libvterm/pangoterm and Tickit

Lately I've written a bit about my terminal emulator library, libvterm, and briefly mentioned Tickit, my terminal UI module for Perl. I'll write about each in more detail soon, but I thought since I hit an important milestone recently, I'd write a little something more about libvterm and pangoterm.

libvterm is a purely abstract C99 library that implements the bulk of the logic of being a terminal emulator. Bytes from the PTY master are fed into it by the containing program, and it maintains the abstract state of the terminal; the position of the cursor, the state of the pen, what charcters are where with what attributes, and so on. It calls callback functions registered by the containing program, to inform it of damaged screen regions that need repainting. Two of the main selling points of the library are
  • It is purely abstract C99, doesn't rely on POSIX or any particular rendering/UI system

  • During normal operation of just feeding it bytes and processing events, it does not use the malloc system.
These properties make it ideal for a number of situations, ranging from desktop applications, to small embedded systems or operating system kernels.

pangoterm is a GTK/Pango-driven embedding of this libary, in a simple single-.c-file application, mostly for me to develop and test it. It is currently maintained in the libvterm source tree.

For a while now this combination has been complete enough to drive vim sufficient to edit its own source code - pangoterm and libvterm are now self-hosting. A couple of weeks ago I finally managed to fix the last of a number of small issues making it not quite perfect. Last week I also managed to get pangoterm to completely correctly render a Tickit-based program; the final missing piece being some of the mouse tracking modes.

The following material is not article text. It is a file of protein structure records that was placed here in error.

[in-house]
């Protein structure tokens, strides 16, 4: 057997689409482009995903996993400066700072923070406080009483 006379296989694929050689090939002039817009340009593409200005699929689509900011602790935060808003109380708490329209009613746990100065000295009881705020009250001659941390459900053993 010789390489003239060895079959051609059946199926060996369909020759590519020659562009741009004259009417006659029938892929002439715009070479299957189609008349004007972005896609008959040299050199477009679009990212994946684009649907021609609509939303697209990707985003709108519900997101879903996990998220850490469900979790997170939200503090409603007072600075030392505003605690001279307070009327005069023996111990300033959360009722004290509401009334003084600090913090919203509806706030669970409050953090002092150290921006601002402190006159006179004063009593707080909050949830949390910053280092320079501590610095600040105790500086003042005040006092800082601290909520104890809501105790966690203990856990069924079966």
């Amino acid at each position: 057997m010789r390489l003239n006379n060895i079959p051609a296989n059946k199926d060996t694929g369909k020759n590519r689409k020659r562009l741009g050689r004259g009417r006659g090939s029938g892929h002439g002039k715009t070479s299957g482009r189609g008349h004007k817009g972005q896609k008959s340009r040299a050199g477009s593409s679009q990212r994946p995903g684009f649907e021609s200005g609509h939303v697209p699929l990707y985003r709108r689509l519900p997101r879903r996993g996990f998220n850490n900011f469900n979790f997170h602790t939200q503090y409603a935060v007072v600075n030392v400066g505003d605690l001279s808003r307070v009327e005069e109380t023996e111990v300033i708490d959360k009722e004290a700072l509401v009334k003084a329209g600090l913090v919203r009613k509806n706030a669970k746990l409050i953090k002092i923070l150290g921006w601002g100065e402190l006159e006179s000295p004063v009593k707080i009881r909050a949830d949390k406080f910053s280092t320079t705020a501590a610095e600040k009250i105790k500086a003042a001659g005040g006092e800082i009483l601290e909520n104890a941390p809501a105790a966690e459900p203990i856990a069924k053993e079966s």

I now have a bit of extra configuration in my .vimrc to take advantage of a few of pangoterm's abilities, such as support for italics.

As well as italics, it also supports strikethrough and alternative fonts, although so far I've only managed to find one alternative font that actually looks at all decent alongside DejaVu Sans Mono. These are all shown off quite well by Tickit's demo-pen.pl example script here.

And finally here, a demo of the xterm-like 256 colour handling.

These screenshots briefly show Tickit working nicely with pangoterm. Sometime soon I shall get around to writing about Tickit in more detail, and also explaining some of my further plans for the whole Tickit+libtermkey vs libvterm combination.


Perl - Sentinel - version 0.02

I have just uploaded the first (non-development) release of Sentinel; version 0.02.

It provides a little helper function that creates lvalues, suitable for lvalue typed accessors that want to run real code on assignment (such as for type checking or coercion, or update triggers), rather than just update a scalar.
use Sentinel;

sub foo :lvalue
my $self = shift;
sentinel get => sub { return $self->get_foo },
set => sub { $self->set_foo( $_[0] ) };
It makes the following two lines equivalent
my $obj = Some::Object->new;

$obj->set_foo( 100 );
$obj->foo = 100;
This is rare among my modules, more or less the first thing I've written mostly as a result of ranting about it on #perl, rather than because I actually wanted it. My argument kept being that if anyone does want an lvalue accessor, it's trivially easy to write one given some function sentinel as in this example, and that actually implementing the sentinel function itself isn't hard; it's a small piece of obvious XS magic.

So here it is.

It has to cheat somewhat on versions of Perl before 5.14, because of the way lvalue context isn't properly as powerful as it now is. Long story short - there may be unit-test failures on some older versions of Perl; but I can't tell yet because the CPAN Testers web frontend is still down, so I can't see the smokers. If anyone sees any version-related failures, please do let me know.

Edit 2011/11/29: By the power of crowdsourced smoke testing, it appears this does work stably across many Perl versions - thanks all who've informed me.